I’m not sure if my repeated Magnum gigs, two decades ago, were as much about the song ‘Vigilante’ as anything else. Here it is the lynchpin of a fine setlist and still stands proud as one of the finest heavy rock wig-outs…ever.
But Vigilante’s ascendancy should not obscure a fair number of more recent tracks tonight showing that the band – and Tony Clarkin in particular – has never lost a way with a good melody and infectious riff. From “Into the Valley of the Moon King’ we got ‘All My Bridges’ and ‘The Moon King’. And ‘Brand New Morning’ from the band’s 2004 album of that name was simply superb.
Going back to the sense of history theme, I probably like Magnum for all the wrong reasons; well at least different ones than the Storyteller’s Night-shirted hardcore.
So I actually like albums like ‘Goodnight LA’ when they flirted with American AOR sheen and its successor the excellent ‘Sleepwalking’ which included the wonderful ‘Stormy Weather’. Sadly, although perhaps unsurprisingly, both these albums were missed out tonight along with the excellent ‘Rock Art’ (1994). In truth, a few curveballs in this direction wouldn’t have gone amiss.
And then there’s Bob Catley, as ever the genial frontman whose voice is in fine fettle and whose gesticulations provide a visual foil to Clarkin’s lyrics which frequently touch on injustice or war. “‘Freedom Day’ from the new album was particularly impressive tonight.
With a final salvo of ‘Kingdom of Madness’ and ‘Storyteller’s Night’ (both highlighting Mark Stanway’s consistently excellent keys), Magnum are sounding more majestic, and magnificent, than ever.
Setlist: Back to Earth/ When We Were Younger/ Wild Angels/ Brand New Morning/ Mother Nature’s Final Dance/ How Far Jerusalem/ Spin Like a Wheel/ The Moonking/ Freedom Day/ Les Morts Dansant/ Black Skies/ All My Bridges/ All England’s Eyes/ Vigilante/ Kingdom Of Madness/ Encore: Midnight Kings/ On A Storyteller’s Night
Review by David Randall
Photos by Steve Goudie
Gig review: MAGNUM – Aberdare Coliseum, 5 June 2019
With more venues in South Wales falling by the wayside, it is refreshing to see someone taking a gamble, especially in the valleys and in the middle of the week, but the old adage of book them and they will come rang true tonight, with a very nearly sold out crowd.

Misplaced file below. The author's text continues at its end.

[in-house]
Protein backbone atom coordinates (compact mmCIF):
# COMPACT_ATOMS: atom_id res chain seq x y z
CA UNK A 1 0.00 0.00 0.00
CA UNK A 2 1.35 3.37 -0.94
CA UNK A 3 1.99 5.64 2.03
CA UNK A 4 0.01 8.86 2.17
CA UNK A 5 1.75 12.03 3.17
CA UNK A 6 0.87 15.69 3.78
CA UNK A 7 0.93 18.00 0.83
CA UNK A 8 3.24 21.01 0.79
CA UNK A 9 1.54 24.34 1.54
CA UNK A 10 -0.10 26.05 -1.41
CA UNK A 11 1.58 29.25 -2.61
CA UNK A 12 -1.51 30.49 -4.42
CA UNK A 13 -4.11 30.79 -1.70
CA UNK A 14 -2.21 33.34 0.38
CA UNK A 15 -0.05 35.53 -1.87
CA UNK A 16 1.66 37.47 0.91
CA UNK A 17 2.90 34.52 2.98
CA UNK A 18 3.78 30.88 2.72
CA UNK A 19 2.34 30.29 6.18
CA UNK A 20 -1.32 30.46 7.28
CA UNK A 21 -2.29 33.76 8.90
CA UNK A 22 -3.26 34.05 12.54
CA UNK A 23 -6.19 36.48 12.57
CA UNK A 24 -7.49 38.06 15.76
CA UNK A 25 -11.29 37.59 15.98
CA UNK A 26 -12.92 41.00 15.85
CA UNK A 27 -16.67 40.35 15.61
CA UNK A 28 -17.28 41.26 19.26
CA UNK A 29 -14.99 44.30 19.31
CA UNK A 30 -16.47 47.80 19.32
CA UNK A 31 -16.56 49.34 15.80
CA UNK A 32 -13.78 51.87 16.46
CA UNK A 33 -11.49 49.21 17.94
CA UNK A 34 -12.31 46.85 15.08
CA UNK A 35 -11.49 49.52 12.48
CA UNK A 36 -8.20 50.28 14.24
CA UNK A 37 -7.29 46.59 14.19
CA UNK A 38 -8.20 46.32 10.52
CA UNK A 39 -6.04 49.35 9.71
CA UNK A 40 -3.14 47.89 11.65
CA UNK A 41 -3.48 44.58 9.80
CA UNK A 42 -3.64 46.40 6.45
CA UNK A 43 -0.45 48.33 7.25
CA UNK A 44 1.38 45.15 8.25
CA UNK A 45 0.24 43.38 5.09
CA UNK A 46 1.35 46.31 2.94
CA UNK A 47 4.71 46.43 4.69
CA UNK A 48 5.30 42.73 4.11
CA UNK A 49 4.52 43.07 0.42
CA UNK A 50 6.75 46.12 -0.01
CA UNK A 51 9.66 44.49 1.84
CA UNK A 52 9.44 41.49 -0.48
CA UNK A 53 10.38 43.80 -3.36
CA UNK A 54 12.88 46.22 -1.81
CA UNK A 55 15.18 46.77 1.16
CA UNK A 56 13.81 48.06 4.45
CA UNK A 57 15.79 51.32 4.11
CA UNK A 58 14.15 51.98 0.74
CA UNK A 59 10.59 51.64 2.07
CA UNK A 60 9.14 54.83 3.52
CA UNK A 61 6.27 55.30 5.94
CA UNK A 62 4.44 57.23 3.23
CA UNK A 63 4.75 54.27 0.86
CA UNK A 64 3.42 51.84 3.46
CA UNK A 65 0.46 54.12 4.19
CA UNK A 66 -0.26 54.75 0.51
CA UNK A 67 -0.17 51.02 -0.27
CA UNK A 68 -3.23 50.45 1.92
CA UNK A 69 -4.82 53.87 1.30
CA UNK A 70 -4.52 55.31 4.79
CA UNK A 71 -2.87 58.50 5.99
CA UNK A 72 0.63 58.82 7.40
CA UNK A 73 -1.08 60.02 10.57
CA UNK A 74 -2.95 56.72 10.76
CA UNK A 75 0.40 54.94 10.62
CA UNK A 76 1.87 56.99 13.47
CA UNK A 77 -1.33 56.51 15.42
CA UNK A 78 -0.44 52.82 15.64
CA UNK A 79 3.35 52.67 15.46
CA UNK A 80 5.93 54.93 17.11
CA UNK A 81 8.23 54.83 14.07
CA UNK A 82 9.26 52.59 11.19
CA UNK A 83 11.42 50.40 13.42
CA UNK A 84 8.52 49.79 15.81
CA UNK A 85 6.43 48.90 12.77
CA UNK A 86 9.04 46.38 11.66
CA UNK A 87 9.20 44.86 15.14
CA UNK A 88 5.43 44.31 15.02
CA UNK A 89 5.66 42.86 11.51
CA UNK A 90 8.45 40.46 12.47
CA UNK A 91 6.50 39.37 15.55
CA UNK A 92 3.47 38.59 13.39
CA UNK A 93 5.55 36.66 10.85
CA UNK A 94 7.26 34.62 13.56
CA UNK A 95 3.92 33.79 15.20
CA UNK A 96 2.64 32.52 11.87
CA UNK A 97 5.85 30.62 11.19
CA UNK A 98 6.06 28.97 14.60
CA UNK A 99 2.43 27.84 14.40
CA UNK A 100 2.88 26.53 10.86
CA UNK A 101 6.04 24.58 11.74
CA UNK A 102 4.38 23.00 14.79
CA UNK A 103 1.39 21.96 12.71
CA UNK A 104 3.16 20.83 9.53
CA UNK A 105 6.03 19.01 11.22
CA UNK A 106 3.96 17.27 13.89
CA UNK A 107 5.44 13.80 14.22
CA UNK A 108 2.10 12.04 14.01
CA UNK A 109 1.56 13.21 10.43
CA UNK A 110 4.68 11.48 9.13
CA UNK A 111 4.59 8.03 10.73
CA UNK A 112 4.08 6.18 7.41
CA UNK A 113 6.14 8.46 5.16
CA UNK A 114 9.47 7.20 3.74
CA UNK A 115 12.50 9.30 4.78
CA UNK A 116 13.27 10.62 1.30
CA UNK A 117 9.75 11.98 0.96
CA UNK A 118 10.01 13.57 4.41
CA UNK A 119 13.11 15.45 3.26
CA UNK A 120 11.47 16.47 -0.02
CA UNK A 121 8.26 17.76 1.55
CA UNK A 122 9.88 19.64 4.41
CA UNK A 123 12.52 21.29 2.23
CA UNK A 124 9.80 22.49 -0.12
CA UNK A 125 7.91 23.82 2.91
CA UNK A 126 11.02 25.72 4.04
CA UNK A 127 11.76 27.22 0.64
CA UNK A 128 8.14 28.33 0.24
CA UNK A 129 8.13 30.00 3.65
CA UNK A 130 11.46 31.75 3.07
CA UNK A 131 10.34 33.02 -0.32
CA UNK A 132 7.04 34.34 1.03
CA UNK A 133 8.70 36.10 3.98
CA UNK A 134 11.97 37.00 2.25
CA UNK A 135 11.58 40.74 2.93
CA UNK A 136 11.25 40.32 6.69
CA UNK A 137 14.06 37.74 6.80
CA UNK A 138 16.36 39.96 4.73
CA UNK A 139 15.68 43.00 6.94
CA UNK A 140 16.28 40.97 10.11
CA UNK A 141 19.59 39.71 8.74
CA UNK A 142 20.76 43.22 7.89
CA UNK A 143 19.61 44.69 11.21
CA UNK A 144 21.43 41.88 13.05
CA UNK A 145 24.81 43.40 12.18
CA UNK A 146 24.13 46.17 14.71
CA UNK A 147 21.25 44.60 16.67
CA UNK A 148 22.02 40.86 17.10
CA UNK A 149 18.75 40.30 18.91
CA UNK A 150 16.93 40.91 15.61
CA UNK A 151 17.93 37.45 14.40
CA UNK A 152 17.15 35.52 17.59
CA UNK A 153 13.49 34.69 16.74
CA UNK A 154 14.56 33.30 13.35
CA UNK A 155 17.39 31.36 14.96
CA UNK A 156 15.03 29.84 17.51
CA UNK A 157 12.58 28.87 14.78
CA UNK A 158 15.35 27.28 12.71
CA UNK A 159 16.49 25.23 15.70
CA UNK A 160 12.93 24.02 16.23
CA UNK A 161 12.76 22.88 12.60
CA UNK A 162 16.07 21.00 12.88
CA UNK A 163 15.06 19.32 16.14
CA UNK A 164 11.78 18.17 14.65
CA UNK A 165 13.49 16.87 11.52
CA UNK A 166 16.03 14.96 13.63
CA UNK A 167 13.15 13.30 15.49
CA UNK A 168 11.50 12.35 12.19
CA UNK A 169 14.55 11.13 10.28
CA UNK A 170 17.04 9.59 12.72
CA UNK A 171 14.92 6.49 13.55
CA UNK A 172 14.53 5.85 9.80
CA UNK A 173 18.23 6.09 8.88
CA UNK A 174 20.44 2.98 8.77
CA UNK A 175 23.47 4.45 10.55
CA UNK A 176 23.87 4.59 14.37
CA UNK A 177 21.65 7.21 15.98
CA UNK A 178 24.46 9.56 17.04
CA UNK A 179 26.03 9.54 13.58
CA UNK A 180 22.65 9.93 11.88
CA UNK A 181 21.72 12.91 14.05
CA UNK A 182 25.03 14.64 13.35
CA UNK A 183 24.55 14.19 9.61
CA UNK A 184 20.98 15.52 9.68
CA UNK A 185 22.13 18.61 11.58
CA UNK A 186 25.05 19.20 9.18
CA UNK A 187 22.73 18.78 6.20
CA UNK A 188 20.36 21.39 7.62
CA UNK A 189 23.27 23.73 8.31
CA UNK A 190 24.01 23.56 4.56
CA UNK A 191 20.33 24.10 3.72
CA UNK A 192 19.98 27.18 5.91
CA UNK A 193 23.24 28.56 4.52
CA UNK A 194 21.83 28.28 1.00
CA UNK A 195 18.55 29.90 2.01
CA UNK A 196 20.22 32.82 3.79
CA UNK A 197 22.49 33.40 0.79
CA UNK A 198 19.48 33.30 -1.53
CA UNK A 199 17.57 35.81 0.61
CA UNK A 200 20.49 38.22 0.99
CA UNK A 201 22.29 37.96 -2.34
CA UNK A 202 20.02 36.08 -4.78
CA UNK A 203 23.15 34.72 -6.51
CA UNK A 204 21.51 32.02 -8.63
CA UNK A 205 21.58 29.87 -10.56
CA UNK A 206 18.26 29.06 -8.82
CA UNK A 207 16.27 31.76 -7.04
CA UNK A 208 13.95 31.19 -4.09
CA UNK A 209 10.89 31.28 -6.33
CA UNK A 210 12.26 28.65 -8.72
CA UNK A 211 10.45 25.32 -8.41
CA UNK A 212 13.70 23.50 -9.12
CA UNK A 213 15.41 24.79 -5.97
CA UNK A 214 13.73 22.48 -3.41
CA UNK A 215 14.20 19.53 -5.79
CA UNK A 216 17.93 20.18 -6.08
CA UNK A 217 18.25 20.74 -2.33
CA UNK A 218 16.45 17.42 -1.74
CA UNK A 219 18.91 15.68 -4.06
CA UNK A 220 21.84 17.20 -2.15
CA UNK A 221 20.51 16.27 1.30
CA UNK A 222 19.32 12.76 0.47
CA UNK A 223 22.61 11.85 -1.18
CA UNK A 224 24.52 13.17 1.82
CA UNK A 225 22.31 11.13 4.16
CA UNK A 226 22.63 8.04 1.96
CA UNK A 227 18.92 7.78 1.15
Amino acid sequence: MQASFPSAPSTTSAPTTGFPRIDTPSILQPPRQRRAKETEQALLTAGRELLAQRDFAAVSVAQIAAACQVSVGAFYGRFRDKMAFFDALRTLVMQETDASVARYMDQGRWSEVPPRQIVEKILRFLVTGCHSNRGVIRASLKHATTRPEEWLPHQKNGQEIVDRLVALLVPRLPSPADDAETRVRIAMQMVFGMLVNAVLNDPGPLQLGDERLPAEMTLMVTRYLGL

A small tour in preparation for the festival season sees Magnum back in South Wales supported by local(ish) rockers Hand Of Dimes, which in hindsight was a a great idea by the promoters Orchard Live.
For a venue as grandiose as the Coliseum, I could think of no other band to do it justice tonight other than Magnum. Having not seen them in around two years, it was time to renew my aquaintance with one of my go-to bands growing up.
A small intro welcomes the band onstage before breaking into ‘Wild Swan’, instantly the crowd ignore the all seated rule and make their way to the front. Bob Catley bouncing at the front of the stage getting the crowd up doing the same, his stagecraft defies his age.
This was followed by a selection of the later material in ‘Sacred Blood’ and current favourites ‘Lost On The Road To Eternity’, ‘Crazy Old Mothers’ and ‘Your Dreams Won’t Die’ which are fast becoming classic Magnum in their own right.
Tony Clarkin, songwriter extraordinaire behind sunglasses and motionless in any facial expressions of enjoyment, content to leave the flamboyance to Bob.
This was my first time seeing Magnum with their latest members Rick Benton and Lee Morris on keys and drums respectively. I couldn’t be more impressed with the performance they delivered, the band seems refreshed and better than I have seen them in years. Bob’s voice is in fine fettle and reaffirms that there is only one guy who could and should sing these songs.
With 8 of the 13 strong set being pulled from the ‘classic’ era, I don’t need to tell you that the biggest cheers were for the likes of ‘How Far Jerusalem’, with Bob and Al Barrow bouncing through the chorus egging on the crowd to follow suit, through the imagery and storytelling of ‘Les Morts Dansant’.
‘All Englands Eyes’ and ‘Vigilante’ would be more than worthy set closers , but instead they just set us up for a full ten minute version of ‘Don’t Wake The Lion’ before the band leave for a well earned encore call of ‘The Spirit’ and ‘Sacred Hour’.
A truly mag(num)ificent evening accompanied with a great sound and lighting, Magnum rolled back the years proving that there is a lot of life left in these Crazy Old Mothers.
Review and photos by Darren Griffiths